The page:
In a completely undramatic turn of events, I’m back on my bicycle this season. I’ve documented the ups and downs of my bike history on this blog. From doing my first triathlon with my sturdy commuter bike (which has and continues to serve me well), to buying a road bike and learning to ride with clipless pedals, to the enthusiasm of triathlon training up to the Olympic distance, to buying a second fancy bike specifically designed for riding in the aero position (worst decision of my cycling “career”), to mounting angst over road training… and finally facing the anguish of a road bike phobia that wouldn’t abate and quitting triathlon. It turns out that the answer to the question “Will Tracy find a healthy balance between bike fear and debilitating anxiety?” was “no, she will not.”
I made the decision to give it up in November 2016. Last summer I let myself off the hook entirely, not even dusting off my commuter bike. I sold both fancy bikes to people who would use and love them much more than I did. I still have a couple of pairs of bike shoes, some clipless pedals, and some cool kit kicking around. But the days of trying to be a cyclist are over.
This spring something unexpected happened. I was downstairs in the condo getting something from the storage locker and I had to move my commuter bike out of the way. When I did, I felt a pang of nostalgia. Now, I should say that I have never felt dread concerning my commuter bike (a Specialized hybrid Globe San Francisco model). I pretty much associate it with leisure cycling on the bike path along the river. It has a basic computer on it, but the battery has long since died and I decided that I can get way more enjoyment out of this bike if I don’t know or care how fast I’m going.
What with the liberating decision not to participate in the 100 days of step counting, I no longer feel pressured to get as many steps as possible. Biking on the path has become a live option that won’t interfere with the team’s efforts (because: NO TEAM! Freedom!) or mess with my need to get as many steps as possible (because: NO NEED! Freedom!). So that pang of nostalgia translated into a decision I feel good about: I will walk some days, but I will also ride my bike some days. To that end, on the long weekend we just had I pumped up the tires, located my helmet, and found my saddle bag.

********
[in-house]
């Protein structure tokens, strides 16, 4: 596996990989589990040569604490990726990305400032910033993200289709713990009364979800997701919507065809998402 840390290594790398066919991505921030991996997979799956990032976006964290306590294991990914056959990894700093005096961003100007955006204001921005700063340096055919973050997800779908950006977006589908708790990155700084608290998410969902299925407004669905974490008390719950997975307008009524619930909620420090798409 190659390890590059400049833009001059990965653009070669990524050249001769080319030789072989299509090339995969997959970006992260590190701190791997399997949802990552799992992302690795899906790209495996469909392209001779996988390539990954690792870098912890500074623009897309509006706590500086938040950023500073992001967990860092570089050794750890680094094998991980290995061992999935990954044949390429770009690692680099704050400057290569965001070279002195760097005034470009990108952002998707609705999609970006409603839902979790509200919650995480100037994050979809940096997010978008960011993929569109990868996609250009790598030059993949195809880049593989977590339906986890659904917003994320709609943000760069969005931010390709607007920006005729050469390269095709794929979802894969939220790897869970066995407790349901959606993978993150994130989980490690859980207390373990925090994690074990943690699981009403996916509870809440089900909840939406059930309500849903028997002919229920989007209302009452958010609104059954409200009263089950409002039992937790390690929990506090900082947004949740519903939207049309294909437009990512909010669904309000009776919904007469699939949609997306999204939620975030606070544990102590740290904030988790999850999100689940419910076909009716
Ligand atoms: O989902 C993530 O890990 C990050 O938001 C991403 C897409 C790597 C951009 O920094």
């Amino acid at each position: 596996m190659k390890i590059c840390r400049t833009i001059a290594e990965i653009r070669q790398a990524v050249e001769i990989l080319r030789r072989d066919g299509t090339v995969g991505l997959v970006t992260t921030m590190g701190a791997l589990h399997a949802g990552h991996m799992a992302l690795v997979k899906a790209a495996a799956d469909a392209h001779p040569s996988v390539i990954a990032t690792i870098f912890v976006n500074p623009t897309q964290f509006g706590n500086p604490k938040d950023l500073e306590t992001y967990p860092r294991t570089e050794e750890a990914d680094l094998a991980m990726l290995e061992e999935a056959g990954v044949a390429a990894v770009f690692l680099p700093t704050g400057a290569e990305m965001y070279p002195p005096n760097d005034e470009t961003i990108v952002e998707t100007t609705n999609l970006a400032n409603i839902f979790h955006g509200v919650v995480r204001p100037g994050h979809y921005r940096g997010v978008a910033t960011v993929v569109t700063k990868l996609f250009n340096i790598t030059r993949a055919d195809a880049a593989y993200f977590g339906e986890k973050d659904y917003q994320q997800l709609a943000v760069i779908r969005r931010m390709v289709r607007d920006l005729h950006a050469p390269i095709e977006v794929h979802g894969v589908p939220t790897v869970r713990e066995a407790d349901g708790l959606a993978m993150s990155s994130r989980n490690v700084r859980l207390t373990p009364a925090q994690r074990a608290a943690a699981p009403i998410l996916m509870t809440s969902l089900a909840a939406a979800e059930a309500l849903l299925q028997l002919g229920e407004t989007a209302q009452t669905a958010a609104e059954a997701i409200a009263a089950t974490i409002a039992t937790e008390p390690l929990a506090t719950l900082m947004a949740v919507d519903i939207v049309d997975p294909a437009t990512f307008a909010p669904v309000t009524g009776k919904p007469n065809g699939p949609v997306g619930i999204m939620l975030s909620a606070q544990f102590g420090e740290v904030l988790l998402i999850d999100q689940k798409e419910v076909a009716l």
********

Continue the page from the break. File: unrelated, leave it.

Door to door it’s faster for me to ride my bicycle to campus than to drive even at the best of times. But this summer, with construction season upon us, that’s more true than ever. The first test came this morning. I was in a hurry. No time to walk (it’s 50 minutes to walk) and way too beautiful out to drive. I hopped on the bike in my work clothes (it’s still cool enough that I can do that — when the heat of summer sets in I’ll need to change).
I had a calming and leisurely ride by the river to campus, coasting whenever I felt like it, saying “wheeee!” down the hills just like Sam does, and basically feeling like a kid again on my bicycle. I’ve got all the safe riding skills — shoulder checks, signalling, letting pedestrians know I’m coming by one polite ring of the bell — and I like not caring about how fast I’m going (even if I was sort of in a hurry; it wasn’t that much of a hurry).
I’m keen to do it again. And I’m not feeling the least bit regretful about my decision to give up “serious” cycling on fancy bikes.
When you commute on your bike, do you care how fast you go or do you just enjoy the ride?